Spain Spain and the Middle East
Sources: The Library of Congress Country Studies; CIA World Factbook
In spite of tensions with Morocco over control of Ceuta and Melilla, Spain continued to consider itself as a bridge between the Arab world and Western Europe. In an effort to maintain good relations with Islamic states, the Spanish government adopted a pro-Arab stance in most Middle East conflicts. For years, Spain was the only West European country that did not recognize Israel. The Spanish government finally established diplomatic relations with the Israeli state in January 1986. When that step resulted in widespread criticism from the Arab states, Spain hastened to compensate by according diplomatic status to the Palestine Liberation Organization (PLO) mission in Madrid in August 1986. More generalized efforts to increase Spain's role throughout the Middle East and Africa in the 1980s included expanded trade and cultural relations.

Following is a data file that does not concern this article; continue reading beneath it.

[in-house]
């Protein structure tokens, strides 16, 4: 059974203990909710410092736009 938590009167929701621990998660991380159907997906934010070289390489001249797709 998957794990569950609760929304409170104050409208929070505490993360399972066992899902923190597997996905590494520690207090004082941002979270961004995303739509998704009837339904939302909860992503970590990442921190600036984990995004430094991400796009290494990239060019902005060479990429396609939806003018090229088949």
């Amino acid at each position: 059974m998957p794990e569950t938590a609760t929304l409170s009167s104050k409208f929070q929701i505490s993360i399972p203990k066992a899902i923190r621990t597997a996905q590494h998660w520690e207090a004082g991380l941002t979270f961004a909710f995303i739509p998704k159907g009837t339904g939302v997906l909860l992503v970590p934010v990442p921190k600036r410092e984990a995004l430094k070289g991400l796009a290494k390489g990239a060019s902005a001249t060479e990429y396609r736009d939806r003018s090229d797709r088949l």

Data as of December 1988
NOTE: The information regarding Spain on this page is re-published from The Library of Congress Country Studies and the CIA World Factbook. No claims are made regarding the accuracy of Spain Spain and the Middle East information contained here. All suggestions for corrections of any errors about Spain Spain and the Middle East should be addressed to the Library of Congress and the CIA.